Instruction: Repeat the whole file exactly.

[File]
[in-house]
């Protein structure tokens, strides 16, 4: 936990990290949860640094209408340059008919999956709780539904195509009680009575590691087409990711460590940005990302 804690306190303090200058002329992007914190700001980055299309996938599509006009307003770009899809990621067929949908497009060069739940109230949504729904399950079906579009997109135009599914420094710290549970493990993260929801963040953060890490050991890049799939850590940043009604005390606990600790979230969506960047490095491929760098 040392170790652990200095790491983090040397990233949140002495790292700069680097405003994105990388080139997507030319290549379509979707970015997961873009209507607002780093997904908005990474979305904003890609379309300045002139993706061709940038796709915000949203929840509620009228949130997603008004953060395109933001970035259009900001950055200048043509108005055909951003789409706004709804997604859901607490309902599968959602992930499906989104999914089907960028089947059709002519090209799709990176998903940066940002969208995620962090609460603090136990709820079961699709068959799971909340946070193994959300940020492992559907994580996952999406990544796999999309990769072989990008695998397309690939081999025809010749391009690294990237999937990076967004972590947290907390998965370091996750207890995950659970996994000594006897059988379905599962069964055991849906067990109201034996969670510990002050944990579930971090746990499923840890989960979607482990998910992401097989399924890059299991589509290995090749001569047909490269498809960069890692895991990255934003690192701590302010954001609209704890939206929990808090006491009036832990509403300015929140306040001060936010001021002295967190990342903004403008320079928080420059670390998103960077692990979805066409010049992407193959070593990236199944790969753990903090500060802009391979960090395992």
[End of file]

[in-house]
């Protein structure tokens, strides 16, 4: 936990990290949860640094209408340059008919999956709780539904195509009680009575590691087409990711460590940005990302 804690306190303090200058002329992007914190700001980055299309996938599509006009307003770009899809990621067929949908497009060069739940109230949504729904399950079906579009997109135009599914420094710290549970493990993260929801963040953060890490050991890049799939850590940043009604005390606990600790979230969506960047490095491929760098 040392170790652990200095790491983090040397990233949140002495790292700069680097405003994105990388080139997507030319290549379509979707970015997961873009209507607002780093997904908005990474979305904003890609379309300045002139993706061709940038796709915000949203929840509620009228949130997603008004953060395109933001970035259009900001950055200048043509108005055909951003789409706004709804997604859901607490309902599968959602992930499906989104999914089907960028089947059709002519090209799709990176998903940066940002969208995620962090609460603090136990709820079961699709068959799971909340946070193994959300940020492992559907994580996952999406990544796999999309990769072989990008695998397309690939081999025809010749391009690294990237999937990076967004972590947290907390998965370091996750207890995950659970996994000594006897059988379905599962069964055991849906067990109201034996969670510990002050944990579930971090746990499923840890989960979607482990998910992401097989399924890059299991589509290995090749001569047909490269498809960069890692895991990255934003690192701590302010954001609209704890939206929990808090006491009036832990509403300015929140306040001060936010001021002295967190990342903004403008320079928080420059670390998103960077692990979805066409010049992407193959070593990236199944790969753990903090500060802009391979960090395992």